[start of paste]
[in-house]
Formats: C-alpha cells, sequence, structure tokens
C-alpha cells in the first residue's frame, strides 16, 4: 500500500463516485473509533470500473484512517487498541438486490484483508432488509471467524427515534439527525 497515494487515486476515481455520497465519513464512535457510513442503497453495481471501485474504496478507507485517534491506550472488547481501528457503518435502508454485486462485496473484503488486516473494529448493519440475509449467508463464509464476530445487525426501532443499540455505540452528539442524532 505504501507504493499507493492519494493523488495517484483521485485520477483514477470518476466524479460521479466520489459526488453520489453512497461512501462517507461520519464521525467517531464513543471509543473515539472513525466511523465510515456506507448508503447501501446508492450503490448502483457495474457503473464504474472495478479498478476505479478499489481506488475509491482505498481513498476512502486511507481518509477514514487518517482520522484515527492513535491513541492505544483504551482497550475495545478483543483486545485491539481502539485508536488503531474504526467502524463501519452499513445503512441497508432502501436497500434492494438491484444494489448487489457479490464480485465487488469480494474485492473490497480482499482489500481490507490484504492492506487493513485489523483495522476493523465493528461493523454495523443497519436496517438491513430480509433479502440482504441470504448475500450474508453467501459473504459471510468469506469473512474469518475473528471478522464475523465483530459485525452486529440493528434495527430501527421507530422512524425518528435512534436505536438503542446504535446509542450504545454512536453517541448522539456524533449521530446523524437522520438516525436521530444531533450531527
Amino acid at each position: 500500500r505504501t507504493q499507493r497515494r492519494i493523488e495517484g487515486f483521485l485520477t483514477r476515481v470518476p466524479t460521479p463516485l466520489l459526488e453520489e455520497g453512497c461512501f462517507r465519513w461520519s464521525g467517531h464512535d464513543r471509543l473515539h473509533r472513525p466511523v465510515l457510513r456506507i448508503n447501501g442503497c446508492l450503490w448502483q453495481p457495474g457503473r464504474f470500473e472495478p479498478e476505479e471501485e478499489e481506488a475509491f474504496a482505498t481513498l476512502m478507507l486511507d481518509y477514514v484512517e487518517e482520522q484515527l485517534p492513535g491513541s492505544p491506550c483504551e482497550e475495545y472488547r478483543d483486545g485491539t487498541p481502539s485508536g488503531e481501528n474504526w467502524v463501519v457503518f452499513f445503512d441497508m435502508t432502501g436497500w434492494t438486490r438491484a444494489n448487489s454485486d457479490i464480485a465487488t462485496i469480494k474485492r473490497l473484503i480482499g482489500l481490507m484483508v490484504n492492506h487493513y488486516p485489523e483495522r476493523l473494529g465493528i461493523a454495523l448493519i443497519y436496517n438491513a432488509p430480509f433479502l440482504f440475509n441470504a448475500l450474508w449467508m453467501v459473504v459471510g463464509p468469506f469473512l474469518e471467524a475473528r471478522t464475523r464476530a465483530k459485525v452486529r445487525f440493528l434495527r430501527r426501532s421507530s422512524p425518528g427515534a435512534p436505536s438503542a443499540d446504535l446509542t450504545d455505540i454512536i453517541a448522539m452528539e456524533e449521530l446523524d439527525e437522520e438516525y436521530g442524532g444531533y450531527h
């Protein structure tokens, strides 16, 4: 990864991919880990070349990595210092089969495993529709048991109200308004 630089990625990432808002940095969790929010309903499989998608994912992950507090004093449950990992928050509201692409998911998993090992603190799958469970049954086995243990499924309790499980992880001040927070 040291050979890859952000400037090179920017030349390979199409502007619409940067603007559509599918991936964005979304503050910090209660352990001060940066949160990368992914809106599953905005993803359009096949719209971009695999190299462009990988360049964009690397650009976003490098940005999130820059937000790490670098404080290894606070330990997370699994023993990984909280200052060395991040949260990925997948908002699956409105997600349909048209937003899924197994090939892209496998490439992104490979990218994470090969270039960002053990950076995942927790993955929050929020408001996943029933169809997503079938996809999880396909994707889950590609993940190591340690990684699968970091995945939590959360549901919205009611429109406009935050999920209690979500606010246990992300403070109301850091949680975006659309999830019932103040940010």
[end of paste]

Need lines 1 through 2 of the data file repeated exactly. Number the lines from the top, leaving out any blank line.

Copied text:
[in-house]
Formats: C-alpha cells, sequence, structure tokens